William Dalrymple has an interesting piece in the Guardian that compares the East India Company (EIC) with modern corporations. He seeks to demonstrate that some of the factors that perpetuated the EIC’s dominance in the corporate and political world for several centuries are found in modern corporations as well, albeit in more measured terms. The kind of power that was wielded by the EIC is unrivalled by what the most powerful corporations presently carry. Although the piece is a bit long, I would recommend it to readers interested in the history and politics of the corporate world.
Some aspects are worth mentioning. The first is the relationship between the state and the corporate sector that is somewhat snug, but often also tends to become tenuous. The EIC benefited directly from monopoly conferred by the state, which is unimaginable in present circumstances, but as Dalrymple argues, that phenomenon exists rather covertly at the moment:
In many ways the EIC was a model of corporate efficiency: 100 years into its history, it had only 35 permanent employees in its head office. Nevertheless, that skeleton staff executed a corporate coup unparalleled in history: the military conquest, subjugation and plunder of vast tracts of southern Asia. It almost certainly remains the supreme act of corporate violence in world history. For all the power wielded today by the world’s largest corporations – whether ExxonMobil, Walmart or Google – they are tame beasts compared with the ravaging territorial appetites of the militarised East India Company. Yet if history shows anything, it is that in the intimate dance between the power of the state and that of the corporation, while the latter can be regulated, it will use all the resources in its power to resist.
The second is the shareholder-oriented approach of the EIC, where it operated largely for the benefit of shareholders, without regard (and often counter) to any other constituencies whatsoever. Matters became further compounded due to the unsavory linkages between lawmakers and the corporates whereby several MPs who continued to support EIC’s dominance also turned out to be shareholders in the company. As Dalrymple notes:
When it suited, the EIC made much of its legal separation from the government. It argued forcefully, and successfully, that the document signed by Shah Alam – known as the Diwani – was the legal property of the company, not the Crown, even though the government had spent a massive sum on naval and military operations protecting the EIC’s Indian acquisitions. But the MPs who voted to uphold this legal distinction were not exactly neutral: nearly a quarter of them held company stock, which would have plummeted in value had the Crown taken over. For the same reason, the need to protect the company from foreign competition became a major aim of British foreign policy.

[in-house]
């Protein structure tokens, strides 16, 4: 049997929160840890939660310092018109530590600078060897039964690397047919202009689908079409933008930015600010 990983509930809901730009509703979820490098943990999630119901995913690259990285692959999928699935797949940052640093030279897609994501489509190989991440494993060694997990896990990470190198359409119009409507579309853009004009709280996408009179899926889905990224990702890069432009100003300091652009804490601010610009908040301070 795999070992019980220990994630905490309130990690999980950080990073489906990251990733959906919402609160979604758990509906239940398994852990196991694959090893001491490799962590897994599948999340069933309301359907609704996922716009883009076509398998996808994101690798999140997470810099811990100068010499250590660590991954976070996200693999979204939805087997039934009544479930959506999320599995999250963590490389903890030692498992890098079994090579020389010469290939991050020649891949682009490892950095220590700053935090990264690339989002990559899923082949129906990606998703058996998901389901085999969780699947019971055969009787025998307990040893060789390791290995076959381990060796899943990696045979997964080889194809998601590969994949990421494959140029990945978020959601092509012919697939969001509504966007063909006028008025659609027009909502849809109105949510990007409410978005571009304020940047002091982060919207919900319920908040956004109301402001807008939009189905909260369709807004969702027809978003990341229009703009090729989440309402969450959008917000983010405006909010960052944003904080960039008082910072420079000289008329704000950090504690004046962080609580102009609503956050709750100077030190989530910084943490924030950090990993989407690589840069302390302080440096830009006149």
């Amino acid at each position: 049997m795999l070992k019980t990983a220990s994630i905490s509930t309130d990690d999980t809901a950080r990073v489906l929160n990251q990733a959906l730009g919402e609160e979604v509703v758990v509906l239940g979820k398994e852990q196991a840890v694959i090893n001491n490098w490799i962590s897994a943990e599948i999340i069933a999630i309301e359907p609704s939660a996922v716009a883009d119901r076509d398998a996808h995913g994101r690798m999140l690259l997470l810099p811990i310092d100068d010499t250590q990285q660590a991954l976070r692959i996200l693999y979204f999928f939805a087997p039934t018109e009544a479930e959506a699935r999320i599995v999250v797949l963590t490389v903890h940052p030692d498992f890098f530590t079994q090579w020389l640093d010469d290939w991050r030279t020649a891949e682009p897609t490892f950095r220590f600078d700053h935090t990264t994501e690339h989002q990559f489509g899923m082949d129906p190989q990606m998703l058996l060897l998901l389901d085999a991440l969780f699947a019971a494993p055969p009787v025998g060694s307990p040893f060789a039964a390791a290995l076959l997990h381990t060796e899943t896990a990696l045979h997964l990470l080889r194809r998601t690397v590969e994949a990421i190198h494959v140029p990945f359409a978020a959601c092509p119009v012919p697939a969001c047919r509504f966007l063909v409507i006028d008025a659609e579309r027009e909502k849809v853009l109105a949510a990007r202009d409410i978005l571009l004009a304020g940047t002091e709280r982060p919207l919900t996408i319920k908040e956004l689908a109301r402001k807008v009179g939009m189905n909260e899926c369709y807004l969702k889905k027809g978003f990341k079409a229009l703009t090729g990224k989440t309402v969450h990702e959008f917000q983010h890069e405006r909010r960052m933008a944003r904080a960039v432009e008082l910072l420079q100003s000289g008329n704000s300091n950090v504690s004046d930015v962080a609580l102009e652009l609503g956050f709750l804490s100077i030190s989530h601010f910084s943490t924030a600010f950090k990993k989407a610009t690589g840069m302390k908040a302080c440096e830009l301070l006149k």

This also suggests rent-seeking behaviour on the part of the state and the legislators. The fact of utter disregard to non-shareholder interests is evident from the following passage:
The transaction depicted in the painting was to have catastrophic consequences. As with all such corporations, then as now, the EIC was answerable only to its shareholders. With no stake in the just governance of the region, or its long-term wellbeing, the company’s rule quickly turned into the straightforward pillage of Bengal, and the rapid transfer westwards of its wealth.
As a third aspect, Dalrymple also identifies elements of corporate crisis and bailouts in EIC’s history and compares that with the current scenario.
Yet, like more recent mega-corporations, the EIC proved at once hugely powerful and oddly vulnerable to economic uncertainty. Only seven years after the granting of the Diwani, when the company’s share price had doubled overnight after it acquired the wealth of the treasury of Bengal, the East India bubble burst after plunder and famine in Bengal led to massive shortfalls in expected land revenues. The EIC was left with debts of £1.5m and a bill of £1m unpaid tax owed to the Crown. When knowledge of this became public, 30 banks collapsed like dominoes across Europe, bringing trade to a standstill.
But unlike Lehman Brothers, the East India Company really was too big to fail. So it was that in 1773, the world’s first aggressive multinational corporation was saved by history’s first mega-bailout – the first example of a nation state extracting, as its price for saving a failing corporation, the right to regulate and severely rein it in.
The piece deals with several other aspects of EIC and historically accounts them in detail. It ends with the following observation:
The East India Company no longer exists, and it has, thankfully, no exact modern equivalent. Walmart, which is the world’s largest corporation in revenue terms, does not number among its assets a fleet of nuclear submarines; neither Facebook nor Shell possesses regiments of infantry. Yet the East India Company – the first great multinational corporation, and the first to run amok – was the ultimate model for many of today’s joint-stock corporations. The most powerful among them do not need their own armies: they can rely on governments to protect their interests and bail them out. The East India Company remains history’s most terrifying warning about the potential for the abuse of corporate power – and the insidious means by which the interests of shareholders become those of the state. Three hundred and fifteen years after its founding, its story has never been more current.
It appears this piece is a precursor to Dalrymple’s forthcoming book, The Anarchy: How a Corporation Replaced the Mughal Empire, 1756-1803, expected next year, and something to look out for anyone interested in corporate history.